6. Screen sharing.

Screen sharing only made the list by way of the unnecessary yet unwavering commentary that goes along with it. When you click the proper button indicating Share Content, it’s no surprise that the content on your desktop automatically becomes visible to the class. We know this. We’ve known this. Yet no one seems to trust the Zoom engineers because regardless of how many times we’ve gone through the process, there’s still a “can you guys see my screen?” every class.

Maybe it’s for reassurance, maybe we’ve become superstitious of what will happen when we don’t say it, regardless, all we can do is smile and give our professors a great big thumbs up to signify that yes, we can see your screen.

7. Interrupting one another.

If anything, virtual learning has made us all masters of body language. During live sessions, there’s a certain art to avoiding an interruption of one another. If you’re feeling especially motivated, you can put your Zoom view on Full Grid mode to see everybody’s face, watching for mouths about to open or hands on their way to being raised. Despite the preparation and attention to detail, cutting someone off or retrospectively being cut off, is inevitable. And that’s not even the worst part, it’s the cumbersome followup that truly takes the cake. You both end up apologizing at the same time and by kind nature, simultaneously encourage the other to “go first.” Sometimes after all of the verbal etiquette has been carried out, you both end up having the same idea in mind anyway and it ends with “I was gonna say the same thing.”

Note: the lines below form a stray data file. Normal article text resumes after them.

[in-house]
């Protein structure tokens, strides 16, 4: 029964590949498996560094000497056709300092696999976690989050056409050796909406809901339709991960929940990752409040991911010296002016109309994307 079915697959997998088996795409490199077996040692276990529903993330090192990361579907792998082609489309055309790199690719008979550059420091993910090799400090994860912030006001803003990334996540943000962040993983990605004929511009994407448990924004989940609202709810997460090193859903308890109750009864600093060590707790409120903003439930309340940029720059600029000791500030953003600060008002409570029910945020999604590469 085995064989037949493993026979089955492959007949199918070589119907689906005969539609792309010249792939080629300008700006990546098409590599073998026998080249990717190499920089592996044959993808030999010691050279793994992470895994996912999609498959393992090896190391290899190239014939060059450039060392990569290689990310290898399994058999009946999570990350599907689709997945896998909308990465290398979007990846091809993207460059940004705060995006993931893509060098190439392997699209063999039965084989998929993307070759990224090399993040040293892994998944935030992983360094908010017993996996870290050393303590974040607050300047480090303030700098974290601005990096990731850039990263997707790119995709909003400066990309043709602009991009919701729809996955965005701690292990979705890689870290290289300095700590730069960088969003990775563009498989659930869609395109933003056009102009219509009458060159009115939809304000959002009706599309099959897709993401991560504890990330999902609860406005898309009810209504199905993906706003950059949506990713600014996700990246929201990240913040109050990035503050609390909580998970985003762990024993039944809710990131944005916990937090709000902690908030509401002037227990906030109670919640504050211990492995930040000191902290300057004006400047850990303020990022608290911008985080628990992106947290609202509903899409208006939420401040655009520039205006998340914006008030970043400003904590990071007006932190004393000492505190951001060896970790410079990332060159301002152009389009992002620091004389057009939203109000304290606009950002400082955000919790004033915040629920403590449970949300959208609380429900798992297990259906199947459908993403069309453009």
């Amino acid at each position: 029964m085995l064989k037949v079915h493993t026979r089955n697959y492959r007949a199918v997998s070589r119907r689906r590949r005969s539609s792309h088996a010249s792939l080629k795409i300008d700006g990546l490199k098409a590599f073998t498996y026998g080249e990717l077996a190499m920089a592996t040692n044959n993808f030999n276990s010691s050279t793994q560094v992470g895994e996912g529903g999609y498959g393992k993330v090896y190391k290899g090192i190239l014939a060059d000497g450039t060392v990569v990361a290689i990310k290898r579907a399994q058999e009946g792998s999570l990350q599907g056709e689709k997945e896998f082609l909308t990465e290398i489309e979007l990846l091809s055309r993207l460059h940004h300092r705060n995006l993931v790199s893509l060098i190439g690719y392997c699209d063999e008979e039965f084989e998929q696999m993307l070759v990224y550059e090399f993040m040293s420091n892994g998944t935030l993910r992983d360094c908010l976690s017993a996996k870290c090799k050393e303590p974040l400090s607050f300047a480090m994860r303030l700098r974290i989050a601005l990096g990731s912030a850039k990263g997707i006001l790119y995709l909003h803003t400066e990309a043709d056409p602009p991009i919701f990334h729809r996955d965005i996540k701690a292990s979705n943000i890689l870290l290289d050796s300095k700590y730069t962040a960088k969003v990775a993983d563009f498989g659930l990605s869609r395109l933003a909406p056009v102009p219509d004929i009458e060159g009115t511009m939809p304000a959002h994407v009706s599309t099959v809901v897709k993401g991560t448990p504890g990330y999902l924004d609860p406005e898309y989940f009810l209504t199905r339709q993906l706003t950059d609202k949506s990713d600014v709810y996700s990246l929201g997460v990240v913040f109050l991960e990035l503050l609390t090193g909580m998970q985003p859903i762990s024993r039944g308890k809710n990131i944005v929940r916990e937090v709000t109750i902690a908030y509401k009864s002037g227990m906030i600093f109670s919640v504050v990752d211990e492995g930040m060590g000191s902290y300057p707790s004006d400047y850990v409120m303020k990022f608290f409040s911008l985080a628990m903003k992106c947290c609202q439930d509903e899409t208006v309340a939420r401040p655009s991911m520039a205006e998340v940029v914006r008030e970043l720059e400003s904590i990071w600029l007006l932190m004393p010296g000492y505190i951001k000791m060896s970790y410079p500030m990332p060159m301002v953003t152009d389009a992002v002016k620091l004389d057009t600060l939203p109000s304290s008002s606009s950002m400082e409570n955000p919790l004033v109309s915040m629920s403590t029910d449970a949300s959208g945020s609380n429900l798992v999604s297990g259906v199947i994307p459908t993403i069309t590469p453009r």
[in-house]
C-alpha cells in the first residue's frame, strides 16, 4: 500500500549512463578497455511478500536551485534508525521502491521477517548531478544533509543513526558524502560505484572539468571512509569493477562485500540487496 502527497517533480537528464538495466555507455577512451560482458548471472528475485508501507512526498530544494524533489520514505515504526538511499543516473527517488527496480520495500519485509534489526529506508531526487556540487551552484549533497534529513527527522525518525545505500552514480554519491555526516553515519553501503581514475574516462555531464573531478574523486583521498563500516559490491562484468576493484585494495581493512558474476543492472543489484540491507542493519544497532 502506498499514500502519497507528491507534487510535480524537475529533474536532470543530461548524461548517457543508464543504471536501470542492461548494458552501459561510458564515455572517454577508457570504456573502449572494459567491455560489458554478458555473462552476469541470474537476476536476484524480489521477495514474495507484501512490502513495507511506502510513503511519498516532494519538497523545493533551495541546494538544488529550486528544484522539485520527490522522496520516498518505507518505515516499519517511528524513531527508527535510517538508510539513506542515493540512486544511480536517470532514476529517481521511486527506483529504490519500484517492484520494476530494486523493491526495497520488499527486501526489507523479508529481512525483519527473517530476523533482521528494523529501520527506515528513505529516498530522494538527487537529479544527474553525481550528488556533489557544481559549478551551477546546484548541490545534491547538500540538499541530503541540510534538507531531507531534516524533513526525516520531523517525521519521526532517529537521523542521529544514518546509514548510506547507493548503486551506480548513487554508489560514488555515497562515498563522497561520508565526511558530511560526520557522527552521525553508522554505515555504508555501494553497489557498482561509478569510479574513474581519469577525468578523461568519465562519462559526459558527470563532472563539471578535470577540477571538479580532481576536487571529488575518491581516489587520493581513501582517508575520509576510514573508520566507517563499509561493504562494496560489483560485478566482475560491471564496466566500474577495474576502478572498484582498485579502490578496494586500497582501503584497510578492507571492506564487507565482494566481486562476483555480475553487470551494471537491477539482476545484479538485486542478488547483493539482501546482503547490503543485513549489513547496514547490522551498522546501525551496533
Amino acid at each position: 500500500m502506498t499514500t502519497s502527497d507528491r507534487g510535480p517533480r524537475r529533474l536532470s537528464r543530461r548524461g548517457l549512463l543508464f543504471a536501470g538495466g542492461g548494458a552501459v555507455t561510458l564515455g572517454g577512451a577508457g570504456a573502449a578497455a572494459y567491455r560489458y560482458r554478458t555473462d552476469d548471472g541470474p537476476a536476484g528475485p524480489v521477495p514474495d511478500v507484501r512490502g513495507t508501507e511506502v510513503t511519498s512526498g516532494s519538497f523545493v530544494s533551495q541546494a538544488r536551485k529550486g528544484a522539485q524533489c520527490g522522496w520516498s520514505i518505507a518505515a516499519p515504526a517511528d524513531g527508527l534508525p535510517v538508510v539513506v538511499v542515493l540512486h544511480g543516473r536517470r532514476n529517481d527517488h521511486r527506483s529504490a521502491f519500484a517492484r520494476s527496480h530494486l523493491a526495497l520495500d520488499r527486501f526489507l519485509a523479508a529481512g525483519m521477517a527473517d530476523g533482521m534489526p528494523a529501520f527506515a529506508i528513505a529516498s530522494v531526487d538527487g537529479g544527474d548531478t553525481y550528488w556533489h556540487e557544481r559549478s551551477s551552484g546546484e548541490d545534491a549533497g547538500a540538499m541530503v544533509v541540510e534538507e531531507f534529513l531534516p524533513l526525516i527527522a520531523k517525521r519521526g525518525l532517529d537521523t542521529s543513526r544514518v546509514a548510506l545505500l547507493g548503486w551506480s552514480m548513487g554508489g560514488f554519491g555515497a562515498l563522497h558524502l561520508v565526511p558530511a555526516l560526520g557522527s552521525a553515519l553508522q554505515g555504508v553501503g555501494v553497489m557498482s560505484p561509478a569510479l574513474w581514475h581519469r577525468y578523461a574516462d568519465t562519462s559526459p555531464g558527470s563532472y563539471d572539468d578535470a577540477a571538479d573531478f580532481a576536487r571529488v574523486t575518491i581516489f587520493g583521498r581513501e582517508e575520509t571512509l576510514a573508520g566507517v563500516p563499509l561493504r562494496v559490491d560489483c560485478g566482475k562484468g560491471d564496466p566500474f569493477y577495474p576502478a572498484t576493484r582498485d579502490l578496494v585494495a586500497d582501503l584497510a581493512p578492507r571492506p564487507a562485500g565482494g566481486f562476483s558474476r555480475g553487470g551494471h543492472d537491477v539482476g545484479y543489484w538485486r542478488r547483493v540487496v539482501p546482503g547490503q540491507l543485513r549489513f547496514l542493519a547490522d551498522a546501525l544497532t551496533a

8. Panel view.

Last but absolutely not least, is the fall of the hand-raise due to your professor’s obscured view options. Maybe they’re sharing their screen, or forgot to set their Zoom options to Grid View, whatever the case may be––you can never guarantee that your professor can see your raised hand. It’s sad enough when someone else gets called on ahead of you, but it’s even worse when no one offers up a response. You just sit there on-camera, ever so slowly lowering your arm or disguising the move as a head scratch as you realize the professor will never notice unless you break the silence.

In a way, I think the strange, often embarrassing moments within our Zoom sessions remind us that we’re human. I’d honestly be concerned if anyone was able to shift from in-person social cues to virtual ones flawlessly. So if something on this list happens to you, don’t take it to heart because 1) I’ve done them all ten-fold, and 2) it just means you’re trying.